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Fourthwrite: The Recomposition of Republicanism

There are a number of republican leftists who will dismiss much of the argument about left unity as irrelevant.  They will argue that there already exists a revolutionary tradition that has on occasion developed a mass component – that is the republican movement.  From this perspective the focus of attention would be the future recomposition of republicanism, one of the main vehicles being the discussion magazine Fourthwrite.

At first glance this appears extremely attractive.  Fourthwrite has a sizable circulation and a wide base of contributors from both republican and socialist backgrounds.  It has open debate on a wide variety of central issues such as militarism, the nature of republicanism and the role of the working class. A book is in circulation – Republican Voices.  Fourthwrite has held a series of public meetings and is planning a national seminar of republican and left forces.  There is little suggestion of the sectarianism endemic on the left or of the tendency towards partitionism marking the most recent attempt at left unity.

Fourthwrite commits itself to building a radical alternative to both the Good Friday agreement and to the PPF deal between unions, Government and bosses in the 26 counties.  This makes it appear at lot more focused on central issues than much of the left, but for all that there are problems.

· It took many years for any opposition to the republican leadership to emerge, despite a clear abandonment of the republican programme.

· When the opposition did emerge it was in the main a militarist opposition.

· The tiny minority that looked for a political alternative were mostly unable to break from republicanism.  The Irish Republican Writers Group did not adopt an alternative position but instead called for open debate and included both supporters of the Provisional leadership and even loyalist paramilitaries in the ‘discussion’.

· Obviously there was no real ground for discussion between those forces and inevitably the movement split.  Tony McIntyre reconstituted around a website called The Blanket and attempts to democratise republicanism by a frantic open platform where a cacophony of voices speak at cross-purposes with no communication.  Tony fulminates against the ‘irrelevant left’.  As by this he means all the left his main function is to act as a gatekeeper, directing critics of the Provisional leadership away from the only political alternative available to them.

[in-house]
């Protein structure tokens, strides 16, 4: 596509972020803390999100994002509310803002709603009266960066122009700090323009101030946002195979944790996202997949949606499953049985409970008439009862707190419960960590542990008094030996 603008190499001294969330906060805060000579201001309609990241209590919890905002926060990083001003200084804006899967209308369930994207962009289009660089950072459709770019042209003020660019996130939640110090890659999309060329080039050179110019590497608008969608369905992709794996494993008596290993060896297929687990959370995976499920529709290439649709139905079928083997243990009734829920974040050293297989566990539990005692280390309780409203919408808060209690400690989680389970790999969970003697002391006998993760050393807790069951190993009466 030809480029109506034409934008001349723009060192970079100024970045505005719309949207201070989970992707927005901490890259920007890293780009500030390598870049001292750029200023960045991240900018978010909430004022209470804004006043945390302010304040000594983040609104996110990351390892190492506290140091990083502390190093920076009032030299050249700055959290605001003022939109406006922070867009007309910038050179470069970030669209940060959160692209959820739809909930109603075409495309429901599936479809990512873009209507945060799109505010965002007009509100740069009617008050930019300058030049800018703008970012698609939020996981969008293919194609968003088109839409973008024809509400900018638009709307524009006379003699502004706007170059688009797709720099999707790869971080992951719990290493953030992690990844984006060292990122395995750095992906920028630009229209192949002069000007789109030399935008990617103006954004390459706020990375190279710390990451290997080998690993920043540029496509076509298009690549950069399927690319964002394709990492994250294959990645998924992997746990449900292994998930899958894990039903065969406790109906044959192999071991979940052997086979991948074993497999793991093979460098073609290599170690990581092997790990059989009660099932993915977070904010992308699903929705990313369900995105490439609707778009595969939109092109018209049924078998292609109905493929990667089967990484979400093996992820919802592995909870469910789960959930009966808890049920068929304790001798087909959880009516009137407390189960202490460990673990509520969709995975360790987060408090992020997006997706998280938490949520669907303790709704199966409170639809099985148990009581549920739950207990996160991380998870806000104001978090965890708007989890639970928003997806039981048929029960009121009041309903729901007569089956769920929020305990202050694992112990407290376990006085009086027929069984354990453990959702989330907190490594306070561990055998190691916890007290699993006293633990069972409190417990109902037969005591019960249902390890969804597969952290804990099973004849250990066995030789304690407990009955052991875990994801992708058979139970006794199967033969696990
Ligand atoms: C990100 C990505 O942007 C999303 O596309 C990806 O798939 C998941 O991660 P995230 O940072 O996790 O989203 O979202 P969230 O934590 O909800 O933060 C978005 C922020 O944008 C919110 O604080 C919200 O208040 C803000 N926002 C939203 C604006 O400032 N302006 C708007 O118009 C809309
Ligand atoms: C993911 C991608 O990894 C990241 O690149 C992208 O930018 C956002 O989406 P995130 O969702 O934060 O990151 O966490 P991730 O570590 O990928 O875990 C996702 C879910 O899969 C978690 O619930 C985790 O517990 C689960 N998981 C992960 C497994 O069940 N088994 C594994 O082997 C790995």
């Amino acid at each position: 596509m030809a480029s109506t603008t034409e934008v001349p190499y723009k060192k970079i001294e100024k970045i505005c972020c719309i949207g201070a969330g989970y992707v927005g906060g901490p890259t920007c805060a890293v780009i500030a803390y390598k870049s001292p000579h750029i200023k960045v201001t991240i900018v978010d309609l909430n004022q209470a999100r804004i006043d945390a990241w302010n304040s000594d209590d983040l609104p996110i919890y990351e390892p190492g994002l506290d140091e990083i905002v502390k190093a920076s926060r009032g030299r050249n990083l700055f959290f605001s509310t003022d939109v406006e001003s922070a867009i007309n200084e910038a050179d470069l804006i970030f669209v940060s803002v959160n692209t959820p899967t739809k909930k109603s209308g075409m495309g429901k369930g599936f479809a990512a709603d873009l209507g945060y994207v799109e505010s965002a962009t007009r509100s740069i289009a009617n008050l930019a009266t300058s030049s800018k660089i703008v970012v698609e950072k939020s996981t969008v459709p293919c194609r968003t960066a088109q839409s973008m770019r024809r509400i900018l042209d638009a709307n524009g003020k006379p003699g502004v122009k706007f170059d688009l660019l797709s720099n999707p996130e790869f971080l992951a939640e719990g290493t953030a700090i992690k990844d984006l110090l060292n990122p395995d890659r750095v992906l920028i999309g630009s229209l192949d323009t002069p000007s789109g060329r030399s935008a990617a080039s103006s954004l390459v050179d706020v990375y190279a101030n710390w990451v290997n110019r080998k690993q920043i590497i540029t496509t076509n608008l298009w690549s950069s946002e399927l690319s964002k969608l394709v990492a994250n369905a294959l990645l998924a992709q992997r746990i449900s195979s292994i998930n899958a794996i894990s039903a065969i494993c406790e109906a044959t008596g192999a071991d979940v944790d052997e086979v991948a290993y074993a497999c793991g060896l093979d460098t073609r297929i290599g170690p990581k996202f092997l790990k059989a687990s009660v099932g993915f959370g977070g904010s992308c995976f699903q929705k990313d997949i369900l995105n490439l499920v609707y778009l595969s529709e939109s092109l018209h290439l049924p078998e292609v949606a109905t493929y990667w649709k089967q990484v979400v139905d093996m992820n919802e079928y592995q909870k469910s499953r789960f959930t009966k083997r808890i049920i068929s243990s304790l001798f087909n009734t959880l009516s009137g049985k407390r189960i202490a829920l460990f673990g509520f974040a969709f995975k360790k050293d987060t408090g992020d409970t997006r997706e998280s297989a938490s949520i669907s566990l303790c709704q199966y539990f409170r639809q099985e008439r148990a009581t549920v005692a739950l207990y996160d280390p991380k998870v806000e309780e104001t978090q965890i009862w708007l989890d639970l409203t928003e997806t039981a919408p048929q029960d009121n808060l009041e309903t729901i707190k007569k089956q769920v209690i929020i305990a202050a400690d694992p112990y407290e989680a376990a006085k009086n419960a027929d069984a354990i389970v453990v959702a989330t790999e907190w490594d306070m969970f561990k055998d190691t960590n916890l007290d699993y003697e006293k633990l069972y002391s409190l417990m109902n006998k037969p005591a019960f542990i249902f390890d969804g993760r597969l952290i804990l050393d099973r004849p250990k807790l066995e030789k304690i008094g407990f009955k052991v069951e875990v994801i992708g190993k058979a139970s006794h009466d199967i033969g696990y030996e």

So the forces around Fourthwrite, led by long-standing militant Tommy McKearney, have made a long political journey and only a small number have completed that journey.  What exists in reality is a network.  It’s great strength – its openness – is in part due to the confusion and political inexperience of the militants supporting the network.  They face exactly the same problems of recomposition as face the left as a whole but have less experience in debating them.

That said the network contains a large audience of genuine working-class militants who want to find revolutionary solutions to the problems facing them.  Fourthwrite attended the early meeting on left unity and that potential debate between former republicans and socialists looked a lot more promising than the partitionist economism imposed on the young movement by the SWP and their supporters.


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